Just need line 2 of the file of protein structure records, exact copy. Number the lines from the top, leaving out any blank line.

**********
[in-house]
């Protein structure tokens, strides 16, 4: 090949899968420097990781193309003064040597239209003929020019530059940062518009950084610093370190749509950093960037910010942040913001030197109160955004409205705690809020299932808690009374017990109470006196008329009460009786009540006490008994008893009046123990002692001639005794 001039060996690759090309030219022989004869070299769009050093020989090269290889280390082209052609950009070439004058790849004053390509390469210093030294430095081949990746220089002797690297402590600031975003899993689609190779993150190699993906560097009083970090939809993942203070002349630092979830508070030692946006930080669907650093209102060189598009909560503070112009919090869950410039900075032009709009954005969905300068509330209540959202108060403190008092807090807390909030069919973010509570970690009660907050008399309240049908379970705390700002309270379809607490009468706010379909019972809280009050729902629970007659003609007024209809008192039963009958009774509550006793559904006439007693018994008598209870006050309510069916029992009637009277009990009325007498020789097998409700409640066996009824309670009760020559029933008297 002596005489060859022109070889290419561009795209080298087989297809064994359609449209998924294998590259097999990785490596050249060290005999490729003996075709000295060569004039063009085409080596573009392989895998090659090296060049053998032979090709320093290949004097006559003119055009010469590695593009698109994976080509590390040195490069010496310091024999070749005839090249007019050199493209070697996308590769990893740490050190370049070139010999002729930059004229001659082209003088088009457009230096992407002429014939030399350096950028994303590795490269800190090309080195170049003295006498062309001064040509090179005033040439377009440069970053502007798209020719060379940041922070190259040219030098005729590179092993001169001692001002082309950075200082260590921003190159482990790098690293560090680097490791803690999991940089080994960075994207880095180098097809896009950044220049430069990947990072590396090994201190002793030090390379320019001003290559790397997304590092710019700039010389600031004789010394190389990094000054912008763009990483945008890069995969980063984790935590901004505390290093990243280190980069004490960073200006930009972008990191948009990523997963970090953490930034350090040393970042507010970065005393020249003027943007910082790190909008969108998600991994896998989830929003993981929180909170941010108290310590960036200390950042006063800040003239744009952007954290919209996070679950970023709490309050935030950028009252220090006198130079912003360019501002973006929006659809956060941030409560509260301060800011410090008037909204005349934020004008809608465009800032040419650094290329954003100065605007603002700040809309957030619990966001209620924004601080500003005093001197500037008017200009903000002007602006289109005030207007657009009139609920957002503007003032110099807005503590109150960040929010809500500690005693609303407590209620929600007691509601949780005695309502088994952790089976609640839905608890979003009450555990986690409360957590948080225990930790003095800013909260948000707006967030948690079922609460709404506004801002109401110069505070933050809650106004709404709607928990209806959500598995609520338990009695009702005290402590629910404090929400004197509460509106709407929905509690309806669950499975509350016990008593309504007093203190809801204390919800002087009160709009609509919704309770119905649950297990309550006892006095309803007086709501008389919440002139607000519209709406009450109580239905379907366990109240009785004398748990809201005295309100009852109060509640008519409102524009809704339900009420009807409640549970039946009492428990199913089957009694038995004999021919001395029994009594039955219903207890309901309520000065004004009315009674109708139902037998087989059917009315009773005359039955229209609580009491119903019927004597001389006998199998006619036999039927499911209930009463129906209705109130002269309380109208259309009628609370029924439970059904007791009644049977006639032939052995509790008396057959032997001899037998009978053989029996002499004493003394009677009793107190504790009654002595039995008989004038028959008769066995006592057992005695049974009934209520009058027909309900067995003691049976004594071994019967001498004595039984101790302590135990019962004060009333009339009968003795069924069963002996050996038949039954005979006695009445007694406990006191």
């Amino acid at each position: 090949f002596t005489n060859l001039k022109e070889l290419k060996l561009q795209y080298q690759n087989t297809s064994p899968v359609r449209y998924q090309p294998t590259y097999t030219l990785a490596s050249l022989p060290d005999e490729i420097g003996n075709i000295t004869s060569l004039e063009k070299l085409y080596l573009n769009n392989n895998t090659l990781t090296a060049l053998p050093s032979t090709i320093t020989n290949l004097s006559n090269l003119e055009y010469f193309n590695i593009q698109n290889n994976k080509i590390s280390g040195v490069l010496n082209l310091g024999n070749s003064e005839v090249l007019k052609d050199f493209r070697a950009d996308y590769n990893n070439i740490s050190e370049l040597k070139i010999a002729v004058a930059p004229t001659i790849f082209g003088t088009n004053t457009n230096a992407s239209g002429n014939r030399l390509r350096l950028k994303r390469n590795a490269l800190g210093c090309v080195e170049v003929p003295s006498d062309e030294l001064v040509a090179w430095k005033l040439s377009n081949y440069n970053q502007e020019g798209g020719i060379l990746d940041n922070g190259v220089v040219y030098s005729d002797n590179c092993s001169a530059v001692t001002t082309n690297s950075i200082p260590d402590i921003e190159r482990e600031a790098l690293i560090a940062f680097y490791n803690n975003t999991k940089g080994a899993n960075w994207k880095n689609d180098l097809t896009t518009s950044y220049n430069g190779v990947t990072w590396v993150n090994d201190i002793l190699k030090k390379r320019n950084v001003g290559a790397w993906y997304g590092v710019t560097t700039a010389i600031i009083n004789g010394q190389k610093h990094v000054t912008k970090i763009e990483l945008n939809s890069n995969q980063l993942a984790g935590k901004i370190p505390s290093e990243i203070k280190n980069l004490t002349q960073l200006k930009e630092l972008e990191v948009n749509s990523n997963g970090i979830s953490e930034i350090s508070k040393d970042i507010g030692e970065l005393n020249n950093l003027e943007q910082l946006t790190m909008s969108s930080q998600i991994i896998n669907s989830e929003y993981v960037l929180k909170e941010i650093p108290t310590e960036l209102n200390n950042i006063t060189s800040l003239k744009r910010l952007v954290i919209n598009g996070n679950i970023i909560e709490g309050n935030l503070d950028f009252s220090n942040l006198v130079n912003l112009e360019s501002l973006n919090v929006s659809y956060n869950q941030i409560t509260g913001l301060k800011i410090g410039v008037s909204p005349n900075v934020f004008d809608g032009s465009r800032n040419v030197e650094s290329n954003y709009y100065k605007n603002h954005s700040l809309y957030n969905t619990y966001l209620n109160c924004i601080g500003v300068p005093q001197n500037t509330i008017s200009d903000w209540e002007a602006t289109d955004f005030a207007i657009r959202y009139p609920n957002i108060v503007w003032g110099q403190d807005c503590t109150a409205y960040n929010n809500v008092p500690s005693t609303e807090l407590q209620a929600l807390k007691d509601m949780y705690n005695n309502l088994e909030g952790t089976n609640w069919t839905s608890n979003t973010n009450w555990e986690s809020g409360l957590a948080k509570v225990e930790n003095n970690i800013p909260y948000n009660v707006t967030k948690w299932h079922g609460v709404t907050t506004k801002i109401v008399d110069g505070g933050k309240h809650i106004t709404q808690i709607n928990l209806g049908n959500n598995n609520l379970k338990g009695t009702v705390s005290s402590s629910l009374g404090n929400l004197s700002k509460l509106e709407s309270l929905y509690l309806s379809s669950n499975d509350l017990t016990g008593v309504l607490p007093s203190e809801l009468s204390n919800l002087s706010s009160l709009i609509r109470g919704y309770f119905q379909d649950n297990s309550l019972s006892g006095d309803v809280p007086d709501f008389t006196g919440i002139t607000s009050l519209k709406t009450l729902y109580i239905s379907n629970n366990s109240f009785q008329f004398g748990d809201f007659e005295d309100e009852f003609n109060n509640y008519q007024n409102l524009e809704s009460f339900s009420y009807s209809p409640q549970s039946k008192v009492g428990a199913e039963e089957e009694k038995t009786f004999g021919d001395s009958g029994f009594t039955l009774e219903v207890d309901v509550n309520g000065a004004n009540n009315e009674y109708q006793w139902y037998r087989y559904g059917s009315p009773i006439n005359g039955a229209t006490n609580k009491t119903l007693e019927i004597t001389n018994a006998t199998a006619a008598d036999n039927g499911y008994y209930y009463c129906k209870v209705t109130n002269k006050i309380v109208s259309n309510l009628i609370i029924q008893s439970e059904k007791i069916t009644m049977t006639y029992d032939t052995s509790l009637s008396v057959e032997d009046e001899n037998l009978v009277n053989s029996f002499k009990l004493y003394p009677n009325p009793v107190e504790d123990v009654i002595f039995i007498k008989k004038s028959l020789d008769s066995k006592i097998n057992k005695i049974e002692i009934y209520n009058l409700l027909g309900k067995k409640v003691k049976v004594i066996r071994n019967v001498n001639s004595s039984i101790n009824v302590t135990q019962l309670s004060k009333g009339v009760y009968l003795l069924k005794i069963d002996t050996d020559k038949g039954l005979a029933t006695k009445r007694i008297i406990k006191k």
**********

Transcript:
């Protein structure tokens, strides 16, 4: 090949899968420097990781193309003064040597239209003929020019530059940062518009950084610093370190749509950093960037910010942040913001030197109160955004409205705690809020299932808690009374017990109470006196008329009460009786009540006490008994008893009046123990002692001639005794 001039060996690759090309030219022989004869070299769009050093020989090269290889280390082209052609950009070439004058790849004053390509390469210093030294430095081949990746220089002797690297402590600031975003899993689609190779993150190699993906560097009083970090939809993942203070002349630092979830508070030692946006930080669907650093209102060189598009909560503070112009919090869950410039900075032009709009954005969905300068509330209540959202108060403190008092807090807390909030069919973010509570970690009660907050008399309240049908379970705390700002309270379809607490009468706010379909019972809280009050729902629970007659003609007024209809008192039963009958009774509550006793559904006439007693018994008598209870006050309510069916029992009637009277009990009325007498020789097998409700409640066996009824309670009760020559029933008297 002596005489060859022109070889290419561009795209080298087989297809064994359609449209998924294998590259097999990785490596050249060290005999490729003996075709000295060569004039063009085409080596573009392989895998090659090296060049053998032979090709320093290949004097006559003119055009010469590695593009698109994976080509590390040195490069010496310091024999070749005839090249007019050199493209070697996308590769990893740490050190370049070139010999002729930059004229001659082209003088088009457009230096992407002429014939030399350096950028994303590795490269800190090309080195170049003295006498062309001064040509090179005033040439377009440069970053502007798209020719060379940041922070190259040219030098005729590179092993001169001692001002082309950075200082260590921003190159482990790098690293560090680097490791803690999991940089080994960075994207880095180098097809896009950044220049430069990947990072590396090994201190002793030090390379320019001003290559790397997304590092710019700039010389600031004789010394190389990094000054912008763009990483945008890069995969980063984790935590901004505390290093990243280190980069004490960073200006930009972008990191948009990523997963970090953490930034350090040393970042507010970065005393020249003027943007910082790190909008969108998600991994896998989830929003993981929180909170941010108290310590960036200390950042006063800040003239744009952007954290919209996070679950970023709490309050935030950028009252220090006198130079912003360019501002973006929006659809956060941030409560509260301060800011410090008037909204005349934020004008809608465009800032040419650094290329954003100065605007603002700040809309957030619990966001209620924004601080500003005093001197500037008017200009903000002007602006289109005030207007657009009139609920957002503007003032110099807005503590109150960040929010809500500690005693609303407590209620929600007691509601949780005695309502088994952790089976609640839905608890979003009450555990986690409360957590948080225990930790003095800013909260948000707006967030948690079922609460709404506004801002109401110069505070933050809650106004709404709607928990209806959500598995609520338990009695009702005290402590629910404090929400004197509460509106709407929905509690309806669950499975509350016990008593309504007093203190809801204390919800002087009160709009609509919704309770119905649950297990309550006892006095309803007086709501008389919440002139607000519209709406009450109580239905379907366990109240009785004398748990809201005295309100009852109060509640008519409102524009809704339900009420009807409640549970039946009492428990199913089957009694038995004999021919001395029994009594039955219903207890309901309520000065004004009315009674109708139902037998087989059917009315009773005359039955229209609580009491119903019927004597001389006998199998006619036999039927499911209930009463129906209705109130002269309380109208259309009628609370029924439970059904007791009644049977006639032939052995509790008396057959032997001899037998009978053989029996002499004493003394009677009793107190504790009654002595039995008989004038028959008769066995006592057992005695049974009934209520009058027909309900067995003691049976004594071994019967001498004595039984101790302590135990019962004060009333009339009968003795069924069963002996050996038949039954005979006695009445007694406990006191």